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Other titles in the Queer Action/Queer Ideas Book series:
Queer (In)Justice: The Criminalization of LGBT People in the United States (Queer Action/Queer Ideas Book)by Joey L. Mogul
Synopses & Reviews
A groundbreaking work that turns a “queer eye” on the criminal legal system
In March 2003—three decades after Stonewall—police stormed the Power Plant, a private Detroit club frequented by African American LGBT people. Over 350 people were handcuffed and subjected to homophobic slurs. Some were hit on the head and back; others were slammed into walls. Their supposed crime was later chalked up to a bizarre infraction: “loitering inside a building.” Three years earlier, Freddie Mason, a thirty-one-year-old Black gay man was arrested after a verbal altercation with his landlord, and then anally raped with a billy club covered in cleaning liquid by a Chicago police officer. Bernina Mata, a Latina, was sentenced to death on the theory that being a “hardcore lesbian” caused her to kill. A Tennessee police officer’s brutal beating of Duanna Johnson, a Black transgender woman, was even caught on camera. Within a year, she was dead—the third African American transgender woman in Memphis in three years whose murder remains unresolved. Events such as these illuminate a long shadow of criminalization of LGBT people in America.
Drawing on years of research, activism, and legal advocacy, Queer (In)Justice is a searing examination of queer experiences—as “suspects,” defendants, prisoners, and survivors of crime. The authors unpack queer criminal archetypes—like “gleeful gay killers,” “lethal lesbians,” “disease spreaders,” and “deceptive gender benders”—to illustrate the punishment of queer expression, regardless of whether a crime was ever committed. Tracing stories from the streets to the bench to behind prison bars, the authors prove that the policing of sex and gender both bolsters and reinforces racial and gender inequalities. A groundbreaking work that turns a “queer eye” on the criminal legal system, Queer (In)Justice illuminates and challenges the many ways in which queer lives are criminalized, policed, and punished.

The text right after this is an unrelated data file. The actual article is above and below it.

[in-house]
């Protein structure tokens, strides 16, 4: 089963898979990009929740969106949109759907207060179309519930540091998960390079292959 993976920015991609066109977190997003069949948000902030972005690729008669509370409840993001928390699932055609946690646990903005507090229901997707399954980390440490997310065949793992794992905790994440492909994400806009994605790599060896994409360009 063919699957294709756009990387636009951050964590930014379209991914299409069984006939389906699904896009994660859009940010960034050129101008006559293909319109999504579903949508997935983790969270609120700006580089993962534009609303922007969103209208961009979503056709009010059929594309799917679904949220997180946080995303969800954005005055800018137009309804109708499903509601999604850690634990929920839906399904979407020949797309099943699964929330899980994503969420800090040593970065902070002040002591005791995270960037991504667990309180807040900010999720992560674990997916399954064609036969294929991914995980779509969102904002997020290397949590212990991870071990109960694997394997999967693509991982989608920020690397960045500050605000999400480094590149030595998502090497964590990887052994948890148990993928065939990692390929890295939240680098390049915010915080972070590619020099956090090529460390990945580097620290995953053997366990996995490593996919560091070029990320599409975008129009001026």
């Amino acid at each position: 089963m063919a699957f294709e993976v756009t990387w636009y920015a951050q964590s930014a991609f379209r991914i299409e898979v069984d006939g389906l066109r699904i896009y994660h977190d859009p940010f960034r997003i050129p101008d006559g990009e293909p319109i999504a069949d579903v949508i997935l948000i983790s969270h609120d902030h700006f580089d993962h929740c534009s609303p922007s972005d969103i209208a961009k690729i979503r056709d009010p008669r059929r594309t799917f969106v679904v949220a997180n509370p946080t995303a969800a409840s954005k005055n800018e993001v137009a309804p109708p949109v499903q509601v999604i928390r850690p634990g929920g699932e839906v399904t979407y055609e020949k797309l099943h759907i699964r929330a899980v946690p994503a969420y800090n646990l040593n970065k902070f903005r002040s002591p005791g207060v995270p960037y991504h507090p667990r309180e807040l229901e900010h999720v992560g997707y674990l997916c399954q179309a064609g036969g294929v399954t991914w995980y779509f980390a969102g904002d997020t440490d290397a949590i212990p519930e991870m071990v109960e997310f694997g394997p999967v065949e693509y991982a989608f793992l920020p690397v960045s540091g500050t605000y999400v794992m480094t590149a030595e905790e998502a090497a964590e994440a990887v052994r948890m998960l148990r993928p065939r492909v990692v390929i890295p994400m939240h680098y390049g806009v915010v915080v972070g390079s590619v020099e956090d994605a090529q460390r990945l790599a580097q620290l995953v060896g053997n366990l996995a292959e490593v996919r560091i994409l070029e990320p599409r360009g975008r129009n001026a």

Book News Annotation:
Written by activists and legal advocates Mogul, Ritchie, and Whitlock, this work examines the experiences of lesbian, gay, bisexual, and transgender (LGBT) people within the contemporary US criminal legal system, particularly focusing on how other class, race, occupational, gender, immigrant, and other status marginalities interact with LGBT as a category in US crime and punishment. They argue that the way that the criminal legal system polices notions of sexual and gender "deviance" serves both as a tool of race-based law enforcement and as an independent basis for punishment within an institutionalized setting of systemic violence and injustice. Chapters address historical precedents, queer criminal archetypes, policing gender and sex after Stonewall, treatment of queers in criminal courts, queer experiences in prison, criminal legal responses to violence against LGBT people, and responses to the problem of criminal injustice towards LGBT people. Annotation ©2011 Book News, Inc., Portland, OR (booknews.com)
A groundbreaking work that turns a “queer eye” on the criminal legal system, and winner of the 2011 PASS (Prevention for a Safer Society) Award from the National Council on Crime and Delinquency
Drawing on years of research, activism, and legal advocacy, Queer (In)Justice is a searing examination of queer experiences--as "suspects," defendants, prisoners, and survivors of crime. The authors unpack queer criminal archetypes--like "gleeful gay killers," "lethal lesbians," "disease spreaders," and "deceptive gender benders"--to illustrate the punishment of queer expression, regardless of whether a crime was ever committed. Tracing stories from the streets to the bench to behind prison bars, the authors prove that the policing of sex and gender both bolsters and reinforces racial and gender inequalities. A groundbreaking work that turns a "queer eye" on the criminal legal system, Queer (In)Justice illuminates and challenges the many ways in which queer lives are criminalized, policed, and punished.
About the Author
Joey L. Mogul is a partner at the People’s Law Office in Chicago and director of the Civil Rights Clinic at DePaul University’s College of Law. Andrea J. Ritchie is a police misconduct attorney and organizer in New York City. Kay Whitlock is a Montana-based organizer and writer whose work focuses on dismantling structural injustice in law enforcement and other public institutions.
Table of Contents
A Note from the Series Editor (Michael Bronski)
1 Setting the Historical Stage: Colonial Legacies
2 Gleeful Gay Killers, Lethal Lesbians, and Deceptive Gender Benders: Queer Criminal Archetypes
3 The Ghosts of Stonewall: Policing Gender, Policing Sex
4 Objection! Treatment of Queers in Criminal Courts
5 Caging Deviance: Prisons as Queer Spaces
6 False Promises: Criminal Legal Responses to Violence against LGBT People
7 Over the Rainbow: Where Do We Go from Here?
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